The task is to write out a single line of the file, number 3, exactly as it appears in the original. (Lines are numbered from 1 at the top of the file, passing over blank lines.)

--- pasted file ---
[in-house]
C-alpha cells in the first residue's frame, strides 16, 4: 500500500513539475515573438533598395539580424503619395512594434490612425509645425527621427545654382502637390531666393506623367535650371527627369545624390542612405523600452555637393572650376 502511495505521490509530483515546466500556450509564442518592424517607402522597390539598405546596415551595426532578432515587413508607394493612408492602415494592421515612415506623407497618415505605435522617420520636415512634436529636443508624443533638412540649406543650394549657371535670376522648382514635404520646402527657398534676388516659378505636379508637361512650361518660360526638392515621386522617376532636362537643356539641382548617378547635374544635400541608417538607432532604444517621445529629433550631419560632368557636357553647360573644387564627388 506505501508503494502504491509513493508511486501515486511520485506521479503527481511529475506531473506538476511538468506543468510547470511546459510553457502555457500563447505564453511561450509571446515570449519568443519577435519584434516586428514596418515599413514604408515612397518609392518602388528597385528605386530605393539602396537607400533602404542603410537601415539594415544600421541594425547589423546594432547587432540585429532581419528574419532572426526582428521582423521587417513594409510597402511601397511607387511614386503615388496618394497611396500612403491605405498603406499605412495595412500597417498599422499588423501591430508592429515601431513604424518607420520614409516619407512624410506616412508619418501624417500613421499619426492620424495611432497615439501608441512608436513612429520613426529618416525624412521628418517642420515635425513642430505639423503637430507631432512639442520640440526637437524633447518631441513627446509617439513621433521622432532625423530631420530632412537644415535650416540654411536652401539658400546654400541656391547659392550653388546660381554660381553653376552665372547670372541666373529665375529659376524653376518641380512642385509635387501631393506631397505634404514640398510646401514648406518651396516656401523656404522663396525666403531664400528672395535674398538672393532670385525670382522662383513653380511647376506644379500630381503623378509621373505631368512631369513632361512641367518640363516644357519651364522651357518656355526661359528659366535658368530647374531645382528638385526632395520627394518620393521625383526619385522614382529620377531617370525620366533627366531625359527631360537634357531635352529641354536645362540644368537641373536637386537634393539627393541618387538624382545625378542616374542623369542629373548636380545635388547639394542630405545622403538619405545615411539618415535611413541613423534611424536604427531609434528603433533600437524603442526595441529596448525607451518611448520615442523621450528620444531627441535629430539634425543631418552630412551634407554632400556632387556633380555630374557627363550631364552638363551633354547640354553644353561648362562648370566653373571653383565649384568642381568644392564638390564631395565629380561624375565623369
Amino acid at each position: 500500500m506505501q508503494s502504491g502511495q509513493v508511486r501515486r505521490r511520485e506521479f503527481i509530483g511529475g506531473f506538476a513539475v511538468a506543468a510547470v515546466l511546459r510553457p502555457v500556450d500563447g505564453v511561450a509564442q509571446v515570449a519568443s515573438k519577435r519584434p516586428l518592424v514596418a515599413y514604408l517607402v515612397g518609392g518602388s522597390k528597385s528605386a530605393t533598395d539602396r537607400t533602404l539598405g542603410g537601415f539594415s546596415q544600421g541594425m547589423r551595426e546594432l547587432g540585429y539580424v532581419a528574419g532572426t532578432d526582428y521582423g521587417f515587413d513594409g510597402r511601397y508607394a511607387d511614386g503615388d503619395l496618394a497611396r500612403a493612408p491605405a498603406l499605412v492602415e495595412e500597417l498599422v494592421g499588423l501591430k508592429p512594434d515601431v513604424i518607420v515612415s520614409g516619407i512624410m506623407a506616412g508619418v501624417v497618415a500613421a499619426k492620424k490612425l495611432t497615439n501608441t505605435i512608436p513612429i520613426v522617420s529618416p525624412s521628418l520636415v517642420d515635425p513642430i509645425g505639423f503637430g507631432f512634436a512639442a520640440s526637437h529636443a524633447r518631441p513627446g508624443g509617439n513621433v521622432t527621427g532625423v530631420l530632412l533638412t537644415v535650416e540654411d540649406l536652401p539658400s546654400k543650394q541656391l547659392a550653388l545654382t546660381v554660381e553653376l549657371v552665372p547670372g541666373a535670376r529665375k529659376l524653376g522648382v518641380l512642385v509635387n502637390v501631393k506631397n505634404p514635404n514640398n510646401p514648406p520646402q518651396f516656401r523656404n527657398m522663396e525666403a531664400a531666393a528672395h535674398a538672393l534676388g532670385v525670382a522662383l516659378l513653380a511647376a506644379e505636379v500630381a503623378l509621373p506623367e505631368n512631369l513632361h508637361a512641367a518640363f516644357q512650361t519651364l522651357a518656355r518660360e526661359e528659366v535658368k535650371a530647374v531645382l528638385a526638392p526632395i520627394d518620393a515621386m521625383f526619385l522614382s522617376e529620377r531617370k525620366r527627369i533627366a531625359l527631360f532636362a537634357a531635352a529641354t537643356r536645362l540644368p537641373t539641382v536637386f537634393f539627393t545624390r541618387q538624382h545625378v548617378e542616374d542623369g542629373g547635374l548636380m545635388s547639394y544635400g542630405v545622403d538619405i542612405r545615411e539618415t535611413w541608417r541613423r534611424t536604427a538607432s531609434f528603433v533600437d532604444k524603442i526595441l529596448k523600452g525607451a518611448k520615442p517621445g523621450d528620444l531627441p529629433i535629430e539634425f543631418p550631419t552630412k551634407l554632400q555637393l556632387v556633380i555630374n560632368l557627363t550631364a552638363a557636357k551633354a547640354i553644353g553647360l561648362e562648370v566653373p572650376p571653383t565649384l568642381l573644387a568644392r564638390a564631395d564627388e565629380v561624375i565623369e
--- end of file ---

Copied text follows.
Amino acid at each position: 500500500m506505501q508503494s502504491g502511495q509513493v508511486r501515486r505521490r511520485e506521479f503527481i509530483g511529475g506531473f506538476a513539475v511538468a506543468a510547470v515546466l511546459r510553457p502555457v500556450d500563447g505564453v511561450a509564442q509571446v515570449a519568443s515573438k519577435r519584434p516586428l518592424v514596418a515599413y514604408l517607402v515612397g518609392g518602388s522597390k528597385s528605386a530605393t533598395d539602396r537607400t533602404l539598405g542603410g537601415f539594415s546596415q544600421g541594425m547589423r551595426e546594432l547587432g540585429y539580424v532581419a528574419g532572426t532578432d526582428y521582423g521587417f515587413d513594409g510597402r511601397y508607394a511607387d511614386g503615388d503619395l496618394a497611396r500612403a493612408p491605405a498603406l499605412v492602415e495595412e500597417l498599422v494592421g499588423l501591430k508592429p512594434d515601431v513604424i518607420v515612415s520614409g516619407i512624410m506623407a506616412g508619418v501624417v497618415a500613421a499619426k492620424k490612425l495611432t497615439n501608441t505605435i512608436p513612429i520613426v522617420s529618416p525624412s521628418l520636415v517642420d515635425p513642430i509645425g505639423f503637430g507631432f512634436a512639442a520640440s526637437h529636443a524633447r518631441p513627446g508624443g509617439n513621433v521622432t527621427g532625423v530631420l530632412l533638412t537644415v535650416e540654411d540649406l536652401p539658400s546654400k543650394q541656391l547659392a550653388l545654382t546660381v554660381e553653376l549657371v552665372p547670372g541666373a535670376r529665375k529659376l524653376g522648382v518641380l512642385v509635387n502637390v501631393k506631397n505634404p514635404n514640398n510646401p514648406p520646402q518651396f516656401r523656404n527657398m522663396e525666403a531664400a531666393a528672395h535674398a538672393l534676388g532670385v525670382a522662383l516659378l513653380a511647376a506644379e505636379v500630381a503623378l509621373p506623367e505631368n512631369l513632361h508637361a512641367a518640363f516644357q512650361t519651364l522651357a518656355r518660360e526661359e528659366v535658368k535650371a530647374v531645382l528638385a526638392p526632395i520627394d518620393a515621386m521625383f526619385l522614382s522617376e529620377r531617370k525620366r527627369i533627366a531625359l527631360f532636362a537634357a531635352a529641354t537643356r536645362l540644368p537641373t539641382v536637386f537634393f539627393t545624390r541618387q538624382h545625378v548617378e542616374d542623369g542629373g547635374l548636380m545635388s547639394y544635400g542630405v545622403d538619405i542612405r545615411e539618415t535611413w541608417r541613423r534611424t536604427a538607432s531609434f528603433v533600437d532604444k524603442i526595441l529596448k523600452g525607451a518611448k520615442p517621445g523621450d528620444l531627441p529629433i535629430e539634425f543631418p550631419t552630412k551634407l554632400q555637393l556632387v556633380i555630374n560632368l557627363t550631364a552638363a557636357k551633354a547640354i553644353g553647360l561648362e562648370v566653373p572650376p571653383t565649384l568642381l573644387a568644392r564638390a564631395d564627388e565629380v561624375i565623369e